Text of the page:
Robogami lets users combine a library of intercompatible parts with primitives that can be printed like puzzle pieces and then folded and locked into shape. The flat-printed style reduces both print time and material cost by more than half.

It has a user-friendly GUI that has more in common with a game or 3D doodle app than a CAD or other design environment. You drag the pieces where you want them, arrange the type and placement of the feet or wheels, and add any other features you think might be useful (or cool-looking). Then you can work out how and when those parts will move, what direction, and so on.

Meanwhile, the app is doing all kinds of calculations in the background.

“One of the key things is that you can design geometry and motion at the same time. Normally that’s two different processes, but here you can change one and see how it affects the other,” said Schulz.

“The ordering of the how the legs move, the speed, these are all parametric structures,” she said. How they interact is systematized and you don’t have to worry about, for example, synchronizing motor torques or timing a foot’s touchdown — it’s being calculated internally. “The software maps these components into a full fabrication plan, from the mesh that goes to the 3D printer to the motors and code, the user doesn’t have to worry — it’s very end to end.”

For instance, if you decide to move the front legs back towards the center, the software calculates how that might affect when and how fast they move, or whether their motion would interfere with another piece. It watches for things like wobbliness, changes in orientation, and center of gravity.

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It might sound a little like baby’s first robot kit, but it’s clearly a versatile tool. In a handful of tests, Robogami users of varying levels of familiarity with CAD and engineering tools, “We were really surprised by the diversity of models people made,” Schulz told me. It took about 15-30 minutes to design a robot, a few hours to print it, then 30-90 minutes to assemble it.

The tool isn’t aimed at any population in particular, Schulz told me (other than “anybody”), but I thought this would make for an amazing couple weeks in a high school or college engineering course, perhaps even earlier. Design your own little bots, print them overnight, assemble them to understand how the motors and chassis fit together, then race them or have them navigate obstacles.

Right now Robogami is just the subject of the researchers’ paper, now published in the International Journal of Robotics Research. But Schulz said the goal was to move beyond mere locomotion and into other tasks. “Empowering people to design complex things is difficult! But I think it would be exciting to create tools that lower design barriers for casual users.”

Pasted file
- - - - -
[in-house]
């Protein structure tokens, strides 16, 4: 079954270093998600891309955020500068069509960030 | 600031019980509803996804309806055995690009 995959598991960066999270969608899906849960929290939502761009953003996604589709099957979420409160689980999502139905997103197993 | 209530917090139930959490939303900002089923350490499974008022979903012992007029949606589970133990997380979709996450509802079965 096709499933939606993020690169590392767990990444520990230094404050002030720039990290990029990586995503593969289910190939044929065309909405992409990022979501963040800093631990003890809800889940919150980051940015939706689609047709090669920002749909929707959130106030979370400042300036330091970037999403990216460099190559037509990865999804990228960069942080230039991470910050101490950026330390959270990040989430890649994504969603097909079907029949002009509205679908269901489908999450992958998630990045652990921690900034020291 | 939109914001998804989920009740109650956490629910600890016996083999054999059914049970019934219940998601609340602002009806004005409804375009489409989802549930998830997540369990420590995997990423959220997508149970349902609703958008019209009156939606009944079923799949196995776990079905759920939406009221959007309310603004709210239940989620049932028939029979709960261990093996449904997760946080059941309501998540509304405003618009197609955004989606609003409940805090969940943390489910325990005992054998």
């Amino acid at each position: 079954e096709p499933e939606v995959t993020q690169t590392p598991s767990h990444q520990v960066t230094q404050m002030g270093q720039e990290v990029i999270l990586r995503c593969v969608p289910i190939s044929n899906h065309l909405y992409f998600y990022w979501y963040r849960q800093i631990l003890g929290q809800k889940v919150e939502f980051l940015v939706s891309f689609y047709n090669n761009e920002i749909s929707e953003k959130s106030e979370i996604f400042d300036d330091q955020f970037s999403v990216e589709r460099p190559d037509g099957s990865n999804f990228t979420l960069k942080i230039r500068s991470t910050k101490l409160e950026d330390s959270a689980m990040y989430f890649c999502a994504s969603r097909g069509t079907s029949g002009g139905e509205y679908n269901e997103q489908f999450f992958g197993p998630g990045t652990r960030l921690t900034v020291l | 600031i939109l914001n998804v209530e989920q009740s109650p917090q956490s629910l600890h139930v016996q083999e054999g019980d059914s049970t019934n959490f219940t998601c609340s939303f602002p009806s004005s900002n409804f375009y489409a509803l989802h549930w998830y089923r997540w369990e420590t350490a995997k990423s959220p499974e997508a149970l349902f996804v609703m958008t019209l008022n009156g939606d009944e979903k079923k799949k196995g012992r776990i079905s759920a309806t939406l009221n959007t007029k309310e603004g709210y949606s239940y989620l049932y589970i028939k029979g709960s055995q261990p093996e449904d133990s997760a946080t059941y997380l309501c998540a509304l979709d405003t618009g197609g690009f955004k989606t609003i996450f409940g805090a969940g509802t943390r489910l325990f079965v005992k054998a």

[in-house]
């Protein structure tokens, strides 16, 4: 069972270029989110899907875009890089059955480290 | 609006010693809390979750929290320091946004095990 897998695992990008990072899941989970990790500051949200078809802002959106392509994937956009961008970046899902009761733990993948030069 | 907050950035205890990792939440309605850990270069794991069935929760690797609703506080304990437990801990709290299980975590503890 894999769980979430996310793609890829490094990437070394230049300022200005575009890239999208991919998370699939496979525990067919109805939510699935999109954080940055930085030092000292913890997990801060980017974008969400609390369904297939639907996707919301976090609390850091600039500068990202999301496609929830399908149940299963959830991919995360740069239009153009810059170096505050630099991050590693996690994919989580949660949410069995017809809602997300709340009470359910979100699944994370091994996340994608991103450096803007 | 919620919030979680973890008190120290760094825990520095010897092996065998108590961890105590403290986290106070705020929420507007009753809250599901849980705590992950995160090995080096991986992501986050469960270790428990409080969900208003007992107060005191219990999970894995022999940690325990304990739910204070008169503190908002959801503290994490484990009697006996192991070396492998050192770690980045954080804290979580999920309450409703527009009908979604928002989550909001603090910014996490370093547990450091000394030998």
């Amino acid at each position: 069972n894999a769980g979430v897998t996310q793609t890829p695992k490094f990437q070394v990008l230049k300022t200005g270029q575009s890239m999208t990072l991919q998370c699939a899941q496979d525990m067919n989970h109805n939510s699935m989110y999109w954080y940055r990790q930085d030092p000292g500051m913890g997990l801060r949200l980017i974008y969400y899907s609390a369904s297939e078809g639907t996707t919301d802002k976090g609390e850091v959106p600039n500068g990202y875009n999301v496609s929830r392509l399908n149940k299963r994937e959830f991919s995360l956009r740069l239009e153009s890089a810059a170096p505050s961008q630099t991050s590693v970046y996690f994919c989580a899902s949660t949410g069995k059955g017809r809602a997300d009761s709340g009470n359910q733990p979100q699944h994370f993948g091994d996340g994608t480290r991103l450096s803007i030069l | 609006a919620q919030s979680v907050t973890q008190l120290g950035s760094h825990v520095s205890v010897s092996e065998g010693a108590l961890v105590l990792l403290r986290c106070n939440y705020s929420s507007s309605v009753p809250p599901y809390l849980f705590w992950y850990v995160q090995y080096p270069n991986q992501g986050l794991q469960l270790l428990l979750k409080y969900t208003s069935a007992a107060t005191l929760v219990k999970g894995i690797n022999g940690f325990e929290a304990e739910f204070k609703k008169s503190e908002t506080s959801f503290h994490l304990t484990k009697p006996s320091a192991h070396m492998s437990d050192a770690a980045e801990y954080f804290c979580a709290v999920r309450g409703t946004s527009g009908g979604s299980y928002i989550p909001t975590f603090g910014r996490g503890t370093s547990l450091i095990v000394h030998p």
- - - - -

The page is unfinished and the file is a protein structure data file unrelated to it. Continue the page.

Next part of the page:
“These tools enable new approaches to teaching computational thinking and creating,” said Daniela Rus, director of MIT’s CSAIL and collaborator on the research, in a news release. “Students can not only learn by coding and making their own robots, but by bringing to life conceptual ideas about what their robots can actually do.”

Featured Image: MIT CSAIL

News Source = techcrunch.com

Industrial hack can turn powerful machines into killer robots

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When we imagine the existential threat to the humanity posed by automation, we usually think of the negative impact on the workforce, not robots quite literally bludgeoning us to death.

In a post titled “Exploiting industrial collaborative robots,” security researchers at IOActive detail how popular models of consumer and industrial robots have already been compromised in such a way that could cause humans bodily harm. The study examines a class of collaborative robots designed to work together with their human counterparts, often in industrial settings.

IOActive’s research focuses specifically on a set of unpatched vulnerabilities affecting the UR line of robots, made by Universal Robots, including “authentication issues in many of the control protocols, susceptibility to physical attacks, memory corruption vulnerabilities, and insecure communication transport.” The team disclosed the concerns to the company in January 2016, published a video on the exploits in July and has now detailed its method in depth in the blog post.

The hack, which targets a buffer overflow vulnerability, disables key safety measures put in place to ensure that the robots can work peaceably alongside their human counterparts. While the programming limits the physical parameters of what the industrial robots can and can’t do, hacks like the one demonstrated here allow these limits to be broken. The result could be dangerous, even catastrophic, for nearby human workers. As the study explains, “… Even the smaller UR5 model is powerful enough to seriously harm a person. While running at slow speeds, their force is more than sufficient to cause a skull fracture.”

According to documentation from Universal Robotics, these concerns are well-known. The risks include:

  • Penetration of skin by sharp edges and sharp points on tools or tool connectors

  • Penetration of skin by sharp edges and sharp points on obstacles near the robot track

  • Bruising due to stroke from the robot

  • Sprain or bone fracture due to strokes between a heavy payload and a hard surface

  • Mistakes due to unauthorized changes to the safety configuration parameters

Yikes. And these robots are already deployed and in use around the globe. Another video by IOActive demonstrates how Softbank’s NAO and Pepper robots are vulnerable to an exploit that could turn them into spying devices, collecting unencrypted video and audio data and transmitting it remotely.

In July, the company published research on how hoverboards, humanity’s other looming existential threat, are also trying to kill us.

Featured Image: Bryce Durbin/TechCrunch

News Source = techcrunch.com